15+ Apps That Help You Make Money

Need extra money? Your mobile device could actually unlock a world of additional income for you. There are many ways to earn money online, and they are now conveniently available on smartphones and tablet devices. Add an internet connection, and you’re set. Pursuing a side hustle can be time consuming, but if you’ve got a financial goal like getting out of debt or saving up for a down payment on a home, these apps could be a good start to boosting to your income. All the apps here are free to use via web browser and/or mobile device.

Surveys

Swagbucks

Devices: Android, iOS

The Swagbucks iOS app. Source: iTunes.

Swagbucks is a popular survey website with a couple of app counterparts (discussed below), including Swagbucks Local and SB Answers. By taking surveys, you accumulate points called Swagbucks, not actual money. These surveys usually ask about your demographics, preferences, and behaviors on topics like cereal you eat, places you shop, TV shows you watch, and other lifestyle choices. Plan to spend 15-30 minutes on each survey, though there are occasionally seven- to 10-minute surveys.

In terms of how the conversions work, one Swagbuck is about 1 cent, and you can redeem them for gift cards to places like Amazon, Starbucks, and popular retailers like Walmart and Target. You even have the option to donate your Swagbucks to more than 10 charities featured on the site.

So, how good are the payouts? A three-minute survey could offer you five Swagbucks or approximately 5 cents. A 20-minute survey pays out 80 cents on average. However, many people earn much more with the Swagbucks referral program: 500 Swagbucks (worth $5) per person once the referral is active. Plus, you’ll get 10% of your referrals’ point earnings over the lifetime of their account.

You have a few options to earn Swagbucks on your mobile device:

Surveys On The Go

Devices: Android, iOS

The Surveys On The Go iOS app. Source: iTunes

Surveys On The Go allows users to take various surveys with pretty decent payouts: You’ll get surveys for between 25 cents and $1. However, be prepared to spend time on these surveys. You can spend 15-20 minutes completing them (or more).

There also aren’t always a lot of surveys available. I’ve logged in a few times and found there were no surveys for me. The survey availability will depend on your demographic and even location. Sometimes, there are high-paying surveys ($15-$20), but it’s hard to tell when and where that will happen.

There’s no way to know how often there will be surveys available, but you can choose to receive app notifications when there is a new survey you qualify for.

Unlike Swagbucks, these surveys offer you actual money. You’ll need to earn $10 before you get a payment via PayPal. A nice thing about this app is that you get a consolation compensation of 10 cents if you start a survey and are not qualified to complete it.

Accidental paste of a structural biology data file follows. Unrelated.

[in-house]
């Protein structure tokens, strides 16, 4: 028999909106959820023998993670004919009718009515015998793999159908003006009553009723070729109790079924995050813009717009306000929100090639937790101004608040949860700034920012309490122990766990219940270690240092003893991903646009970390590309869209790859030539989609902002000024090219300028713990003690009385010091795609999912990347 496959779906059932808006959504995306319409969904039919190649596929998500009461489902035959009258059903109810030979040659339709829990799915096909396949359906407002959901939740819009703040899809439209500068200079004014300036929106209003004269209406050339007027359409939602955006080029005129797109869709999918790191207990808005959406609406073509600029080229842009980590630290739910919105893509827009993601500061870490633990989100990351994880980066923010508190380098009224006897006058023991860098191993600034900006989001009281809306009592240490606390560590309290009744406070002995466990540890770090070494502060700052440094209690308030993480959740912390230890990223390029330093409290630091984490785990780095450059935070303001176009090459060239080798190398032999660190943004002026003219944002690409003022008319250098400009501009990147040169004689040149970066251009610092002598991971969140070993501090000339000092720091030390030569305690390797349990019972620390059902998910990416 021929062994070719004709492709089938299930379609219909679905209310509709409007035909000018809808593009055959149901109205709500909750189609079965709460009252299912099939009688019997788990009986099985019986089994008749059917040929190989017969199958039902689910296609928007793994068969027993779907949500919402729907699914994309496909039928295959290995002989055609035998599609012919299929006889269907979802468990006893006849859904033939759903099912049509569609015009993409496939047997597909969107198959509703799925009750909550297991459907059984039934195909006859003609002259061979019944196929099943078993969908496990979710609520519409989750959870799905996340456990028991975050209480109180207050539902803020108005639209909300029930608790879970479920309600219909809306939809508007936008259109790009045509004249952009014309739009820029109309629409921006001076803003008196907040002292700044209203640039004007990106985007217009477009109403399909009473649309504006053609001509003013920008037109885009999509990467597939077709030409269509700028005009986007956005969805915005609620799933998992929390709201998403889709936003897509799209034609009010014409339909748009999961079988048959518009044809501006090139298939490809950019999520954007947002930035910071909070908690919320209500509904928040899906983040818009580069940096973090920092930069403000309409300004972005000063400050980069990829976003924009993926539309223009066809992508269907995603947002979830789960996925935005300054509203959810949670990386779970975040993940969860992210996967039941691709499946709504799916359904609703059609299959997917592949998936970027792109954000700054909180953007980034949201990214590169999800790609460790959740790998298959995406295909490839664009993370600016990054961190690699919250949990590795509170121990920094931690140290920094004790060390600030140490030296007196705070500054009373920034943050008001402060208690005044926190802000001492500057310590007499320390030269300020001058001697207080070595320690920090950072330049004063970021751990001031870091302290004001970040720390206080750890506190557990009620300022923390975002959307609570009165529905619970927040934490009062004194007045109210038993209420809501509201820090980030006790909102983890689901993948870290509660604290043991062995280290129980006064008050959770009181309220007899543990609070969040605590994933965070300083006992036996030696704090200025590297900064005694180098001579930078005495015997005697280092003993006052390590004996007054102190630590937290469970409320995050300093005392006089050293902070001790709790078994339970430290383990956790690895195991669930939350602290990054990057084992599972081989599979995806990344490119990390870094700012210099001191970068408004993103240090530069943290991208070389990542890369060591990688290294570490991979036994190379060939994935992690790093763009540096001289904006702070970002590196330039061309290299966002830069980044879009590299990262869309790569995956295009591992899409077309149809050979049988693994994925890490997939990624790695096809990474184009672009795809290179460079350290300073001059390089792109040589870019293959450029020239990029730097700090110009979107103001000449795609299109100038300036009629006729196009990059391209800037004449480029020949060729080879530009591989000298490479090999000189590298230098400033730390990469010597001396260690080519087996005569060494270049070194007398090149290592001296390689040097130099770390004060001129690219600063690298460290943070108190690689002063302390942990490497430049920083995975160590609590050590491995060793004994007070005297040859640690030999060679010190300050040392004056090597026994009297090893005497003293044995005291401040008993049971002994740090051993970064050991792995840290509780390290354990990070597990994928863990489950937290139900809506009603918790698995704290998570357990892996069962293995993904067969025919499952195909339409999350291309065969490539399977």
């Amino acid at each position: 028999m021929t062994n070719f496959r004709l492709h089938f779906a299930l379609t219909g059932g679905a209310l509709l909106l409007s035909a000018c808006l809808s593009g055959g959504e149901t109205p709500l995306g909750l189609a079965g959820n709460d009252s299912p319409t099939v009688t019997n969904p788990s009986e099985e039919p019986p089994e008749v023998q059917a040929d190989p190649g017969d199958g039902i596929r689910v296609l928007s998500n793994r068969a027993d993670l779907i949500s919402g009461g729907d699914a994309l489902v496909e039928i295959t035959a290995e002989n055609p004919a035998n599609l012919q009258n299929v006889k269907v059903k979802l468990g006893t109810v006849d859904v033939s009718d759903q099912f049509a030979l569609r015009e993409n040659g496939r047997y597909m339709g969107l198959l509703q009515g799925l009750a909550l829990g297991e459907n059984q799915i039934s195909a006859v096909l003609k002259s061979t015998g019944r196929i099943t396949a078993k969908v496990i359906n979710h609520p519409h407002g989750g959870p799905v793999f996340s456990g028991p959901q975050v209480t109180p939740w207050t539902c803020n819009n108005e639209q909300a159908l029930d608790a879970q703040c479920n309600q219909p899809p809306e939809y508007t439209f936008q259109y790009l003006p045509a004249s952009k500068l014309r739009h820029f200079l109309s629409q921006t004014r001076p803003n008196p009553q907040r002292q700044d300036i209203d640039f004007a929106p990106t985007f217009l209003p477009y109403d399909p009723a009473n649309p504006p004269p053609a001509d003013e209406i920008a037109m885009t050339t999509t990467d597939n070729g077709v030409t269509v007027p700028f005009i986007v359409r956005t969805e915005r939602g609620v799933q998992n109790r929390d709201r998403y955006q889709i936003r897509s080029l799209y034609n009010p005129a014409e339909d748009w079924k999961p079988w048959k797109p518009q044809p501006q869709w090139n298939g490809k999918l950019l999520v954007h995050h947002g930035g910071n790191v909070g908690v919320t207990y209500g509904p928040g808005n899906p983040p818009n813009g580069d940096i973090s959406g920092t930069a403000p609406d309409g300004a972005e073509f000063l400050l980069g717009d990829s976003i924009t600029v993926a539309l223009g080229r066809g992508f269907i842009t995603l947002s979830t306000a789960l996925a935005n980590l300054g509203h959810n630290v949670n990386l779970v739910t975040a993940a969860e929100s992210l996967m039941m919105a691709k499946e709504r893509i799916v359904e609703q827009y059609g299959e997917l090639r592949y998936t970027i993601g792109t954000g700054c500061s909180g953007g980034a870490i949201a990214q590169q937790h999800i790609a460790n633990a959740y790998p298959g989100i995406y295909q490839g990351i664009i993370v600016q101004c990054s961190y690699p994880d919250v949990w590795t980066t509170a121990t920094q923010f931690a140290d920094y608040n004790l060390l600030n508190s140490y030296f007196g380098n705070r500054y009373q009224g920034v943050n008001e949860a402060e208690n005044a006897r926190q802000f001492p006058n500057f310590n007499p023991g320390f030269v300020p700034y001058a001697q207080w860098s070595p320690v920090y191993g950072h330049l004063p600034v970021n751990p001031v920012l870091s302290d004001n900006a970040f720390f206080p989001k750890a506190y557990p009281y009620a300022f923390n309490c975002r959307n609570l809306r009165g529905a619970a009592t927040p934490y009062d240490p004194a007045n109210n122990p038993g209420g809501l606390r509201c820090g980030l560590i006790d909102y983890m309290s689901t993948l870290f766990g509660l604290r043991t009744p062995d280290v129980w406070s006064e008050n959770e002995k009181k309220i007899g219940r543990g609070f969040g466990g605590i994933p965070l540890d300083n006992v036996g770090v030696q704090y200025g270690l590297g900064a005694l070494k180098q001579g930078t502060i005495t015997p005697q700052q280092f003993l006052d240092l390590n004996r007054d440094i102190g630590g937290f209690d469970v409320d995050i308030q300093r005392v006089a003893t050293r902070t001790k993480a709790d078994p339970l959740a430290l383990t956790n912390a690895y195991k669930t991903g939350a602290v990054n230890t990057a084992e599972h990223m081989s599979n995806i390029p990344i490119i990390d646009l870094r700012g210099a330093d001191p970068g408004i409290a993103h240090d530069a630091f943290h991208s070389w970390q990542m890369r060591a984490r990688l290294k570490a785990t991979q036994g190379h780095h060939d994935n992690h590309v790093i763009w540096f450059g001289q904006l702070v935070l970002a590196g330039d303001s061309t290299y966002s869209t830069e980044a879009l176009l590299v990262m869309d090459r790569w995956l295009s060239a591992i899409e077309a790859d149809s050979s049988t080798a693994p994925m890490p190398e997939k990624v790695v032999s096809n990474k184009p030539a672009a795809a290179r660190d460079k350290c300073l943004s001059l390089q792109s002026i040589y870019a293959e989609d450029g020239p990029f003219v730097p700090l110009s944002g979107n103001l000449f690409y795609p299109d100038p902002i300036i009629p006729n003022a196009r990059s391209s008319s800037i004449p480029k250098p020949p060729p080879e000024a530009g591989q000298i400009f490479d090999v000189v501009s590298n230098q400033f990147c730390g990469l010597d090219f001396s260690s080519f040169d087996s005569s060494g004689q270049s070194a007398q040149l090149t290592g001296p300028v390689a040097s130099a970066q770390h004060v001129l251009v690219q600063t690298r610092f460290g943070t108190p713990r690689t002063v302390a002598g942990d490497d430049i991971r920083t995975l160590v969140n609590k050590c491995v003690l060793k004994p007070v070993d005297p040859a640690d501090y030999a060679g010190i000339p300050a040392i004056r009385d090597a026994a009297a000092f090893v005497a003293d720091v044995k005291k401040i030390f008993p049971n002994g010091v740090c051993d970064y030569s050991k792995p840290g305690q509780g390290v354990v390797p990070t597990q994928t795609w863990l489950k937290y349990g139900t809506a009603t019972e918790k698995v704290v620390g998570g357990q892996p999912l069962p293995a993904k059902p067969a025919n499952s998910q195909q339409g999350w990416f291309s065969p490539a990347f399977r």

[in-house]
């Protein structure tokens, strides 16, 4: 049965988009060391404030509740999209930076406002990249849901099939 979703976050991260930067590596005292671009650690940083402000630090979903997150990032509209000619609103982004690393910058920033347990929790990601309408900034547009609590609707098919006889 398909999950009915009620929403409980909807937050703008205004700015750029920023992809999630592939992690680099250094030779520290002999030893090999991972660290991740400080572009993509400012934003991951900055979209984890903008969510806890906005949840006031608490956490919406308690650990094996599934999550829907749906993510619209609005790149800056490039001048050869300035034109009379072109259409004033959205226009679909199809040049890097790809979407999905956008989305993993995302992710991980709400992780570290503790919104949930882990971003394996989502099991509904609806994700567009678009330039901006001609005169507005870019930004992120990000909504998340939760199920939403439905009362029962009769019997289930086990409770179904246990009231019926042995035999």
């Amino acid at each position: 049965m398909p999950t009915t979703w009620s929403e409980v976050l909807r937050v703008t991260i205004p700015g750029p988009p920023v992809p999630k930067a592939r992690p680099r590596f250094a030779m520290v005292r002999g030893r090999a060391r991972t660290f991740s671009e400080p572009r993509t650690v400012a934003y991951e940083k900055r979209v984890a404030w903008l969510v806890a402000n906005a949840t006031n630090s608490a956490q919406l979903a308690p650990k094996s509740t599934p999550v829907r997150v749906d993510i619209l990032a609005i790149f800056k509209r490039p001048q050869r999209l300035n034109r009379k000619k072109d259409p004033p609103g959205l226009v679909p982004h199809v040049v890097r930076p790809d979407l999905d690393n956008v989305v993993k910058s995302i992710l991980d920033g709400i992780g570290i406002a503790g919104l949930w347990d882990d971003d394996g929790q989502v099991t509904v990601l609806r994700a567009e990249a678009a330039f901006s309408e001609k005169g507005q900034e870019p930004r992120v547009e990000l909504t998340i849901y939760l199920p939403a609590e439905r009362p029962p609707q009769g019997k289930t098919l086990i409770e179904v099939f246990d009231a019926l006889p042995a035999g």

InboxDollars

Devices: Android, iOS

InboxDollars iOS app. Source: iTunes

Much like Surveys On The Go, InboxDollars offers cash rewards. The app also offers “sweep” points, which allow you enter sweepstakes for more sweeps, money, or other prizes.

This app usually has plenty of surveys to take, though they are not all optimized for mobile viewing. At times, the interface can be a little wonky and a tad clunky to navigate.

You should also know that you can get deep into a survey (say, 5-15 minutes) only to be disqualified because of your answers. Your hourly “wage” comes out to be pretty low considering you make anywhere from 20-25 cents per 20-30 minutes spent answering questions. You cannot request a payout from the app until you’ve reached the $30 minimum. A $3 processing fee applies to every payment request. Your payment options include a check, gift card from Target or Kohl’s, or a prepaid Visa card (the latter two options available to Gold members only.)

Other survey apps to explore include Panel App, QuickThoughts, and SurveyMini. Overall, if you are looking to make a living wage from taking surveys, you likely won’t come close. With payouts that amount to just a few cents an hour, you’re better off with other ways to produce extra income (unless there’s absolutely nothing else you can do to earn).

Fitness

What’s better than losing unwanted inches? Getting paid for it. There are a few apps that allow you to convert your fitness activity into financial benefits. As always, you’ll want to consult your physician before starting any fitness program.

DietBet

Devices: Android, iOS

DietBet iOS app. Source: iTunes

DietBet allows you to turn your fitness goals into money. In order to enter a bet, you have to put money up front in a game that pools the money of other people with weight-loss goals. Those who make their goals win the bet and split up the pot (minus DietBet’s 10%-25% fee) that is paid out by those who don’t make their goals. WayBetter, the company behind DietBet, also has a StepBet app that offers similar games where you put down money when you set activity goals and win the bet if you meet them.

On DietBet, you can participate in a short, four-week challenge called a Kickstarter or a six-month game called a Transformer. You can be in multiple bets at a time to maximize your earnings. The company says Kickstarter winners get back an average of 1.5-two times their bet, while the average Transformer winner takes home $325 for winning all six rounds, or $175 for winning just the final round.

DietBet and StepBet have a No Lose Guarantee, which states that if you win, you will not lose money. They’ll forfeit their cut of the pot to make this happen. Of course, if you don’t win, you don’t get anything, so there’s potential to lose money here. The average Kickstarter bet size is $30, and Transformer costs $25 a month (or $125 up front).